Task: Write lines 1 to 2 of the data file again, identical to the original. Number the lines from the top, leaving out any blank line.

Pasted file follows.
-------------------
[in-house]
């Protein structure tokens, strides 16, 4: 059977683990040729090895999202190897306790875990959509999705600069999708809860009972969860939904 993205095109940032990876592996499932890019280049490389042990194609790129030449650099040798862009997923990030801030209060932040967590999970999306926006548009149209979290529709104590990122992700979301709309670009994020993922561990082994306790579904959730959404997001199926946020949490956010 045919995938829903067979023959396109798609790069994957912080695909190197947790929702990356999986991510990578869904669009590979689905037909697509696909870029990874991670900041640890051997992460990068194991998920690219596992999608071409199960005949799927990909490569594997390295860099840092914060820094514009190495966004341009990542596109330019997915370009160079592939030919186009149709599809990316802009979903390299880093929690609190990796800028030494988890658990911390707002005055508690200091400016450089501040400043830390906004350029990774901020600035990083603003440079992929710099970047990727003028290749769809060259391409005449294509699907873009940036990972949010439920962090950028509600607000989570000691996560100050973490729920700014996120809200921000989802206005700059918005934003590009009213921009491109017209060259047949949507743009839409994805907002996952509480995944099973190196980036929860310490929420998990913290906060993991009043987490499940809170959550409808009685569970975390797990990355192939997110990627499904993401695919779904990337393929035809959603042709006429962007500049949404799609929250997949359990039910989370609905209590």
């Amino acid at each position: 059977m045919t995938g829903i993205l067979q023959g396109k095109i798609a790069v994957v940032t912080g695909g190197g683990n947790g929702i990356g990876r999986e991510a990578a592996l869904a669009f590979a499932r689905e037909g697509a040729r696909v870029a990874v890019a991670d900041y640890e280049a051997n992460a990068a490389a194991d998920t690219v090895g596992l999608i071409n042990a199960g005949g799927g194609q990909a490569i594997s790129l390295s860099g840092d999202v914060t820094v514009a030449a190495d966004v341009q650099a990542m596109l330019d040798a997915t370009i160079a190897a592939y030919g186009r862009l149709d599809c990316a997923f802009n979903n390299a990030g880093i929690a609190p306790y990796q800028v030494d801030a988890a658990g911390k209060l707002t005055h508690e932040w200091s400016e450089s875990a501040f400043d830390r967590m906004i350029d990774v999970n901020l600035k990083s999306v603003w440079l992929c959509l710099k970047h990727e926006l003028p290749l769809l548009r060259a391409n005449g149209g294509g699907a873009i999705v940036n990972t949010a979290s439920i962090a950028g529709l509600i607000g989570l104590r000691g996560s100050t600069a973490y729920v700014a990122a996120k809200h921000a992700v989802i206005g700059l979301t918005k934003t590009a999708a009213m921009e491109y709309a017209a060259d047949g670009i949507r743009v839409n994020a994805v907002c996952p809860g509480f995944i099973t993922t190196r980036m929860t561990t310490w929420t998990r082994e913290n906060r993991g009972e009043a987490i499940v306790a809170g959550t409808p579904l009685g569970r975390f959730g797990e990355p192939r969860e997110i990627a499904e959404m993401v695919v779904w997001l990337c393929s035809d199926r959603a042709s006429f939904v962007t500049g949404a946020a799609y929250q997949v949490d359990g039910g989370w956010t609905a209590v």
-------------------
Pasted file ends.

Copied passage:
[in-house]
């Protein structure tokens, strides 16, 4: 059977683990040729090895999202190897306790875990959509999705600069999708809860009972969860939904 993205095109940032990876592996499932890019280049490389042990194609790129030449650099040798862009997923990030801030209060932040967590999970999306926006548009149209979290529709104590990122992700979301709309670009994020993922561990082994306790579904959730959404997001199926946020949490956010 045919995938829903067979023959396109798609790069994957912080695909190197947790929702990356999986991510990578869904669009590979689905037909697509696909870029990874991670900041640890051997992460990068194991998920690219596992999608071409199960005949799927990909490569594997390295860099840092914060820094514009190495966004341009990542596109330019997915370009160079592939030919186009149709599809990316802009979903390299880093929690609190990796800028030494988890658990911390707002005055508690200091400016450089501040400043830390906004350029990774901020600035990083603003440079992929710099970047990727003028290749769809060259391409005449294509699907873009940036990972949010439920962090950028509600607000989570000691996560100050973490729920700014996120809200921000989802206005700059918005934003590009009213921009491109017209060259047949949507743009839409994805907002996952509480995944099973190196980036929860310490929420998990913290906060993991009043987490499940809170959550409808009685569970975390797990990355192939997110990627499904993401695919779904990337393929035809959603042709006429962007500049949404799609929250997949359990039910989370609905209590």